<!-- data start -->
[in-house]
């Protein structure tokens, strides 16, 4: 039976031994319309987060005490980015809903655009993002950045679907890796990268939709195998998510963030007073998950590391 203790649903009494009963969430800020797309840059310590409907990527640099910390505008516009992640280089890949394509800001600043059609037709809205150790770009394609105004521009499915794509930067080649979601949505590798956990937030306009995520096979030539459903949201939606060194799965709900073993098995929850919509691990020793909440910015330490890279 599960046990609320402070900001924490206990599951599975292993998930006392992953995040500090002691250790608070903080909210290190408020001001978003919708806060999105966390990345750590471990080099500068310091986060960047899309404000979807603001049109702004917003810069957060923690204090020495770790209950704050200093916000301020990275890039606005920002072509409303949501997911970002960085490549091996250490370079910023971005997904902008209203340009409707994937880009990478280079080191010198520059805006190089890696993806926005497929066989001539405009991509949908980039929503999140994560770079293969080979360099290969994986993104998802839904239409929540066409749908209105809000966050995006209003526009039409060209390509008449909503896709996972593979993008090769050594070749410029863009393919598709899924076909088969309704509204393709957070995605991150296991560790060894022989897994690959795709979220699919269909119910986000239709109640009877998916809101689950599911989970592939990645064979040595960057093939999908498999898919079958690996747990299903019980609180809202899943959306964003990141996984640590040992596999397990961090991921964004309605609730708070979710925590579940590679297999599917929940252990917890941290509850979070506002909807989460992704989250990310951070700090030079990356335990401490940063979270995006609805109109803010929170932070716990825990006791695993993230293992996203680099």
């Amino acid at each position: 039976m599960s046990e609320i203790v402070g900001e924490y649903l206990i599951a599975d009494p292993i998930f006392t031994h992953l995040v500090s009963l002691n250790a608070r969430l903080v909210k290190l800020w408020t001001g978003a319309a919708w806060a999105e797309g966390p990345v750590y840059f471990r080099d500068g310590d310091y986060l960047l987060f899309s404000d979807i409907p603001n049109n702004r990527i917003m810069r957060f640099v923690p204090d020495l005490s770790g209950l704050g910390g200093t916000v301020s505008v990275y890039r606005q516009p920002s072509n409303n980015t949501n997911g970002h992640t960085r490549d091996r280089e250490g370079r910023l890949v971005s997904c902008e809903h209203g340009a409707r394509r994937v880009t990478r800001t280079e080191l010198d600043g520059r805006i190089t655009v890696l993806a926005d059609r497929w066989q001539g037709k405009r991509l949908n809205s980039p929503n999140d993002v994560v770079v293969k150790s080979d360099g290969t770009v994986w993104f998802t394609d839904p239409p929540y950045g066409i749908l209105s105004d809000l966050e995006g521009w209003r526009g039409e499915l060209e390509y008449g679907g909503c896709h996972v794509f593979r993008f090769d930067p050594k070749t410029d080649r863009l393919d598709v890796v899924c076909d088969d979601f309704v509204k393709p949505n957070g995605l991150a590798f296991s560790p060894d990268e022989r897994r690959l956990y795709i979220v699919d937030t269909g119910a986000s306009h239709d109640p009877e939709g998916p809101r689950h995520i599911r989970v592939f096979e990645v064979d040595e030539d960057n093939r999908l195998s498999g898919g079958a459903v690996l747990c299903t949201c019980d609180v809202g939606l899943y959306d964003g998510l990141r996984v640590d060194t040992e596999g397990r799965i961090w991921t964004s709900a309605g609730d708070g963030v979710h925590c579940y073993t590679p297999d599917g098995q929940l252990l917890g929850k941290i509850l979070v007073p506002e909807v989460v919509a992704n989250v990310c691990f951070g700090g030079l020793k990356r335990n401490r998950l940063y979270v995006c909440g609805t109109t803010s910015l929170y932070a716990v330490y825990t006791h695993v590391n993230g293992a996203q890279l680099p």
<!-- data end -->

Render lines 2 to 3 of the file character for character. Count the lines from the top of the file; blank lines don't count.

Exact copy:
């Protein structure tokens, strides 16, 4: 039976031994319309987060005490980015809903655009993002950045679907890796990268939709195998998510963030007073998950590391 203790649903009494009963969430800020797309840059310590409907990527640099910390505008516009992640280089890949394509800001600043059609037709809205150790770009394609105004521009499915794509930067080649979601949505590798956990937030306009995520096979030539459903949201939606060194799965709900073993098995929850919509691990020793909440910015330490890279 599960046990609320402070900001924490206990599951599975292993998930006392992953995040500090002691250790608070903080909210290190408020001001978003919708806060999105966390990345750590471990080099500068310091986060960047899309404000979807603001049109702004917003810069957060923690204090020495770790209950704050200093916000301020990275890039606005920002072509409303949501997911970002960085490549091996250490370079910023971005997904902008209203340009409707994937880009990478280079080191010198520059805006190089890696993806926005497929066989001539405009991509949908980039929503999140994560770079293969080979360099290969994986993104998802839904239409929540066409749908209105809000966050995006209003526009039409060209390509008449909503896709996972593979993008090769050594070749410029863009393919598709899924076909088969309704509204393709957070995605991150296991560790060894022989897994690959795709979220699919269909119910986000239709109640009877998916809101689950599911989970592939990645064979040595960057093939999908498999898919079958690996747990299903019980609180809202899943959306964003990141996984640590040992596999397990961090991921964004309605609730708070979710925590579940590679297999599917929940252990917890941290509850979070506002909807989460992704989250990310951070700090030079990356335990401490940063979270995006609805109109803010929170932070716990825990006791695993993230293992996203680099």
């Amino acid at each position: 039976m599960s046990e609320i203790v402070g900001e924490y649903l206990i599951a599975d009494p292993i998930f006392t031994h992953l995040v500090s009963l002691n250790a608070r969430l903080v909210k290190l800020w408020t001001g978003a319309a919708w806060a999105e797309g966390p990345v750590y840059f471990r080099d500068g310590d310091y986060l960047l987060f899309s404000d979807i409907p603001n049109n702004r990527i917003m810069r957060f640099v923690p204090d020495l005490s770790g209950l704050g910390g200093t916000v301020s505008v990275y890039r606005q516009p920002s072509n409303n980015t949501n997911g970002h992640t960085r490549d091996r280089e250490g370079r910023l890949v971005s997904c902008e809903h209203g340009a409707r394509r994937v880009t990478r800001t280079e080191l010198d600043g520059r805006i190089t655009v890696l993806a926005d059609r497929w066989q001539g037709k405009r991509l949908n809205s980039p929503n999140d993002v994560v770079v293969k150790s080979d360099g290969t770009v994986w993104f998802t394609d839904p239409p929540y950045g066409i749908l209105s105004d809000l966050e995006g521009w209003r526009g039409e499915l060209e390509y008449g679907g909503c896709h996972v794509f593979r993008f090769d930067p050594k070749t410029d080649r863009l393919d598709v890796v899924c076909d088969d979601f309704v509204k393709p949505n957070g995605l991150a590798f296991s560790p060894d990268e022989r897994r690959l956990y795709i979220v699919d937030t269909g119910a986000s306009h239709d109640p009877e939709g998916p809101r689950h995520i599911r989970v592939f096979e990645v064979d040595e030539d960057n093939r999908l195998s498999g898919g079958a459903v690996l747990c299903t949201c019980d609180v809202g939606l899943y959306d964003g998510l990141r996984v640590d060194t040992e596999g397990r799965i961090w991921t964004s709900a309605g609730d708070g963030v979710h925590c579940y073993t590679p297999d599917g098995q929940l252990l917890g929850k941290i509850l979070v007073p506002e909807v989460v919509a992704n989250v990310c691990f951070g700090g030079l020793k990356r335990n401490r998950l940063y979270v995006c909440g609805t109109t803010s910015l929170y932070a716990v330490y825990t006791h695993v590391n993230g293992a996203q890279l680099p």